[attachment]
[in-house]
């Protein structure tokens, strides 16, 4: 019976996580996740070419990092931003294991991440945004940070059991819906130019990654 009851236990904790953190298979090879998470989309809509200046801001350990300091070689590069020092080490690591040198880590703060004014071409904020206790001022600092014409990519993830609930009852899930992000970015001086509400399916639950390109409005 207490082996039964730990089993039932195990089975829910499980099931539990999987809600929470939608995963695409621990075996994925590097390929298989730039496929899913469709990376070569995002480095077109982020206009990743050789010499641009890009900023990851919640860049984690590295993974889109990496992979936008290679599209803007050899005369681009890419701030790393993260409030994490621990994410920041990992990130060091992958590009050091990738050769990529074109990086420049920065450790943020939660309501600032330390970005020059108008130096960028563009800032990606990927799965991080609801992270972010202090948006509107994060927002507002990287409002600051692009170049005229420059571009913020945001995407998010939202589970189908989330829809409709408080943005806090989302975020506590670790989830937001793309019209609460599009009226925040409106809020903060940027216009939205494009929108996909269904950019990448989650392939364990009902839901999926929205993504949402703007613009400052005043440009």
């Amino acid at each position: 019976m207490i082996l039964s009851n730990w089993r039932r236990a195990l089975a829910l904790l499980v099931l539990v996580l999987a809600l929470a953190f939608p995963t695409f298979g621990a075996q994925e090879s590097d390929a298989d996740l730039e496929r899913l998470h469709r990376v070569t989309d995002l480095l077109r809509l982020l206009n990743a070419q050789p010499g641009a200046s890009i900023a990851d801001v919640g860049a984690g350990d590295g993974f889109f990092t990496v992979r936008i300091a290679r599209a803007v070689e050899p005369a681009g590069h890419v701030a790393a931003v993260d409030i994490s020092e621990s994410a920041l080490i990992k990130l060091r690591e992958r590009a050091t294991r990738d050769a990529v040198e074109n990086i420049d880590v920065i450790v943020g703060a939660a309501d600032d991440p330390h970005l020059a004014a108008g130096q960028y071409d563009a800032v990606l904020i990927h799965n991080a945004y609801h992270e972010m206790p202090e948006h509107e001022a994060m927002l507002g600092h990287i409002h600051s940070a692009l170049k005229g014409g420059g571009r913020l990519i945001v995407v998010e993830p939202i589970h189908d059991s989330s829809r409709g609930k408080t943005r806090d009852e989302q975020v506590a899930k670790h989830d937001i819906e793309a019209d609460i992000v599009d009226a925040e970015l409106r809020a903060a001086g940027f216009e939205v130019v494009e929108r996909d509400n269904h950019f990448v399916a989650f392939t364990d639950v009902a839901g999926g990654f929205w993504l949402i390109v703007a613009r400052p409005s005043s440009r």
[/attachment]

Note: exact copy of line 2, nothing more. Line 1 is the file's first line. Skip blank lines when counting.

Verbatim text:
């Protein structure tokens, strides 16, 4: 019976996580996740070419990092931003294991991440945004940070059991819906130019990654 009851236990904790953190298979090879998470989309809509200046801001350990300091070689590069020092080490690591040198880590703060004014071409904020206790001022600092014409990519993830609930009852899930992000970015001086509400399916639950390109409005 207490082996039964730990089993039932195990089975829910499980099931539990999987809600929470939608995963695409621990075996994925590097390929298989730039496929899913469709990376070569995002480095077109982020206009990743050789010499641009890009900023990851919640860049984690590295993974889109990496992979936008290679599209803007050899005369681009890419701030790393993260409030994490621990994410920041990992990130060091992958590009050091990738050769990529074109990086420049920065450790943020939660309501600032330390970005020059108008130096960028563009800032990606990927799965991080609801992270972010202090948006509107994060927002507002990287409002600051692009170049005229420059571009913020945001995407998010939202589970189908989330829809409709408080943005806090989302975020506590670790989830937001793309019209609460599009009226925040409106809020903060940027216009939205494009929108996909269904950019990448989650392939364990009902839901999926929205993504949402703007613009400052005043440009």